At a time when many European Union countries are working on coal phase-out, Croatia is planning an overhaul of 50-year-old coal-fired thermal power plant TPP Plomin 1, environmental organizations Zelena akcija (ZA) and Zelena Istra have warned. It is disappointing that state power utility Hrvatska elektroprivreda (HEP) and the government are still counting on coal as an important energy source in the long term, says Bernard Ivčić from ZA.
The two organizations have recently filed a lawsuit against the Ministry of Economy and Sustainable Development, demanding that the environmental permit issued for TPP Plomin 1 be revoked due to the absence of an environmental impact assessment that would justify an extension of the power plant’s lifespan.
The ministry, for its part, said that such an assessment was not necessary because the planned modernization of TPP Plomin 1 would have a positive impact on the environment.
The plaintiffs, however, rejected the ministry’s argument, insisting that the plant’s re-commissioning, even if it is modernized, would result in an additional impact on the environment that must be assessed. No planned modernization will eliminate greenhouse gas (GHG) emissions that would result from the plant’s re-commissioning, according to Ivčić.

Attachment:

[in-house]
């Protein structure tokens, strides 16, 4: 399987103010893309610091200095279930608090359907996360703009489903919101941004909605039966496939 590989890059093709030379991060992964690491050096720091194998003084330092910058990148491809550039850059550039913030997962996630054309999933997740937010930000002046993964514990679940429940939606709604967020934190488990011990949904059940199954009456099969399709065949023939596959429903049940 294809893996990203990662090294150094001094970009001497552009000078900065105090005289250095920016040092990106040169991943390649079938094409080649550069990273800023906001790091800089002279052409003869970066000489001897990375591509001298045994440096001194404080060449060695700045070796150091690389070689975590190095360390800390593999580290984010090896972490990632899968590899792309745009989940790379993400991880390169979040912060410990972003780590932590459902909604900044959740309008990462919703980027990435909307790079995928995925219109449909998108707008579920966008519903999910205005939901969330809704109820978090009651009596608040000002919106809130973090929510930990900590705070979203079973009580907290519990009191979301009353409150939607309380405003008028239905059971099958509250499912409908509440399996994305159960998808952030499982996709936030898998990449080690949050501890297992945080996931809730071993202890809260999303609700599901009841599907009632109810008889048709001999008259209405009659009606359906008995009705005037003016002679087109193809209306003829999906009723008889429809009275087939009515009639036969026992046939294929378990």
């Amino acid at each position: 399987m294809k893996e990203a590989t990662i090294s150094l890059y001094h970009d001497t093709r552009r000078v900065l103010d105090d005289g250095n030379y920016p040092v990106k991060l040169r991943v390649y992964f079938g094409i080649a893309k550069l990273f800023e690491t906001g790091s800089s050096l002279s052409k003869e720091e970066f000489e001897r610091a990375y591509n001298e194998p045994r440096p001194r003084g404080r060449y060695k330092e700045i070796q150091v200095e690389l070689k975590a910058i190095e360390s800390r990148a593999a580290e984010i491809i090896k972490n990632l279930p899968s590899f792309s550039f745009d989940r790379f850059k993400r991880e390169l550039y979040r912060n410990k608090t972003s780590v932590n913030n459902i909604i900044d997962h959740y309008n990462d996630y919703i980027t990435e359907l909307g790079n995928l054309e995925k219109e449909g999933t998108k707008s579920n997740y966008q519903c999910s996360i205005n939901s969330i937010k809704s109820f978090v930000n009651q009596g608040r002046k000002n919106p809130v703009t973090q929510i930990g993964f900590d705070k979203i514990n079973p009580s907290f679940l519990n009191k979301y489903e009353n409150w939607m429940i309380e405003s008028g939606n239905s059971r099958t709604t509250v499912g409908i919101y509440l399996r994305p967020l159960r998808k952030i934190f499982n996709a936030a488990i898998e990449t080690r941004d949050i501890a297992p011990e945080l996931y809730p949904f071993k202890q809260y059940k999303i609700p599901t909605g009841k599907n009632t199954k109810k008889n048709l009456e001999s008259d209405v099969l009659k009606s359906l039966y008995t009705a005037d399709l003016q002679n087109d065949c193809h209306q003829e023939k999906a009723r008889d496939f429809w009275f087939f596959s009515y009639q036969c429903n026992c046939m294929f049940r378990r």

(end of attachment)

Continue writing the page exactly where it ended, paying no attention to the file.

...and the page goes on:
Croatia urgently needs a coal phase-out plan
ZA has also warned that HEP wants to extend the lifespan of TPP Plomin 1 by 15-20 years, and that the ministry is trying to enable this.
Croatia urgently needs a coal phase-out plan, ZA said, and called on authorities to abandon TPP Plomin 1 entirely and prepare a TPP Plomin 2 shutdown over the next five years. The country should urgently initiate a transition to renewable energy sources, according to ZA, which is a member of the global network of environmental organizations Friends of the Earth.
The first hearing in the case against the ministry was held in Rijeka on February 25, and ZA’s lawyer said at the time that the court’s decision was expected in eight days.